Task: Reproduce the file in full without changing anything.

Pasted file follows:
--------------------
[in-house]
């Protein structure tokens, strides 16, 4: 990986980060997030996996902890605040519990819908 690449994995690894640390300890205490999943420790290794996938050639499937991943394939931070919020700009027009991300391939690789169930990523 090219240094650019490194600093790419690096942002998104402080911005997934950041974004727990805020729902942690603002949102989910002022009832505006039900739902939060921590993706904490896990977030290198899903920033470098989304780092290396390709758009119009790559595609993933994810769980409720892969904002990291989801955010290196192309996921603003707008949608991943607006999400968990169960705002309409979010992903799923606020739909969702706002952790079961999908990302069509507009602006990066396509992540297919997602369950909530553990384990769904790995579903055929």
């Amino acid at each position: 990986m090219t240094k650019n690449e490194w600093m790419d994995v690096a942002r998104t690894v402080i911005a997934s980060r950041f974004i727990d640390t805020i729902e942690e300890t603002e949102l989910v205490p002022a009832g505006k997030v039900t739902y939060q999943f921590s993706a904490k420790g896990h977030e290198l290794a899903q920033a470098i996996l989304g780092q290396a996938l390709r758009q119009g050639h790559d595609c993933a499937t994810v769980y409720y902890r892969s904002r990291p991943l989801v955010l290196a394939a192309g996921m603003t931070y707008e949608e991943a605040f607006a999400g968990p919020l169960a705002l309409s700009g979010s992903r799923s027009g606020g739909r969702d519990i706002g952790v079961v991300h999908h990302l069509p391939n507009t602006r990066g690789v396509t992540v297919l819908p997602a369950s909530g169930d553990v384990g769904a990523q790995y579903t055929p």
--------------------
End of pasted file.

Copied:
[in-house]
């Protein structure tokens, strides 16, 4: 990986980060997030996996902890605040519990819908 690449994995690894640390300890205490999943420790290794996938050639499937991943394939931070919020700009027009991300391939690789169930990523 090219240094650019490194600093790419690096942002998104402080911005997934950041974004727990805020729902942690603002949102989910002022009832505006039900739902939060921590993706904490896990977030290198899903920033470098989304780092290396390709758009119009790559595609993933994810769980409720892969904002990291989801955010290196192309996921603003707008949608991943607006999400968990169960705002309409979010992903799923606020739909969702706002952790079961999908990302069509507009602006990066396509992540297919997602369950909530553990384990769904790995579903055929």
């Amino acid at each position: 990986m090219t240094k650019n690449e490194w600093m790419d994995v690096a942002r998104t690894v402080i911005a997934s980060r950041f974004i727990d640390t805020i729902e942690e300890t603002e949102l989910v205490p002022a009832g505006k997030v039900t739902y939060q999943f921590s993706a904490k420790g896990h977030e290198l290794a899903q920033a470098i996996l989304g780092q290396a996938l390709r758009q119009g050639h790559d595609c993933a499937t994810v769980y409720y902890r892969s904002r990291p991943l989801v955010l290196a394939a192309g996921m603003t931070y707008e949608e991943a605040f607006a999400g968990p919020l169960a705002l309409s700009g979010s992903r799923s027009g606020g739909r969702d519990i706002g952790v079961v991300h999908h990302l069509p391939n507009t602006r990066g690789v396509t992540v297919l819908p997602a369950s909530g169930d553990v384990g769904a990523q790995y579903t055929p």